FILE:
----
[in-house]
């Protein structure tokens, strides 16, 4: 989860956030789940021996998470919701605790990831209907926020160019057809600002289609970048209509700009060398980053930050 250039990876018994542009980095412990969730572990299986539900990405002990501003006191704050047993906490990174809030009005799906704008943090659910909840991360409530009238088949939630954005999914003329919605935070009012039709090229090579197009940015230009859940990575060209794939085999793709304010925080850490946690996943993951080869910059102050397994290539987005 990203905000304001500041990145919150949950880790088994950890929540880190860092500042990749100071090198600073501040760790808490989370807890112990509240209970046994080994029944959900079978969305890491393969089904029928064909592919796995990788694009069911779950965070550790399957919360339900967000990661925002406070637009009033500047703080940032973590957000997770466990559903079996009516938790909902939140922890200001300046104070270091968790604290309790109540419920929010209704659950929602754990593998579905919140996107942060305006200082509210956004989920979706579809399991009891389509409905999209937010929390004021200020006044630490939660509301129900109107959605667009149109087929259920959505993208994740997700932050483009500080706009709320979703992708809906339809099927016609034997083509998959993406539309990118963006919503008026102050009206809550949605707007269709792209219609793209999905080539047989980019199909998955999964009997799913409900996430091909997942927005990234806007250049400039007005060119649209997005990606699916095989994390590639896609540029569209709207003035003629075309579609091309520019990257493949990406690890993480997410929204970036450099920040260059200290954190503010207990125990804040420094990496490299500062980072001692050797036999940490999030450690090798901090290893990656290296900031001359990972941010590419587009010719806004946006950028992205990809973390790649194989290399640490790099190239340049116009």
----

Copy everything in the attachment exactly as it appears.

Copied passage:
[in-house]
């Protein structure tokens, strides 16, 4: 989860956030789940021996998470919701605790990831209907926020160019057809600002289609970048209509700009060398980053930050 250039990876018994542009980095412990969730572990299986539900990405002990501003006191704050047993906490990174809030009005799906704008943090659910909840991360409530009238088949939630954005999914003329919605935070009012039709090229090579197009940015230009859940990575060209794939085999793709304010925080850490946690996943993951080869910059102050397994290539987005 990203905000304001500041990145919150949950880790088994950890929540880190860092500042990749100071090198600073501040760790808490989370807890112990509240209970046994080994029944959900079978969305890491393969089904029928064909592919796995990788694009069911779950965070550790399957919360339900967000990661925002406070637009009033500047703080940032973590957000997770466990559903079996009516938790909902939140922890200001300046104070270091968790604290309790109540419920929010209704659950929602754990593998579905919140996107942060305006200082509210956004989920979706579809399991009891389509409905999209937010929390004021200020006044630490939660509301129900109107959605667009149109087929259920959505993208994740997700932050483009500080706009709320979703992708809906339809099927016609034997083509998959993406539309990118963006919503008026102050009206809550949605707007269709792209219609793209999905080539047989980019199909998955999964009997799913409900996430091909997942927005990234806007250049400039007005060119649209997005990606699916095989994390590639896609540029569209709207003035003629075309579609091309520019990257493949990406690890993480997410929204970036450099920040260059200290954190503010207990125990804040420094990496490299500062980072001692050797036999940490999030450690090798901090290893990656290296900031001359990972941010590419587009010719806004946006950028992205990809973390790649194989290399640490790099190239340049116009």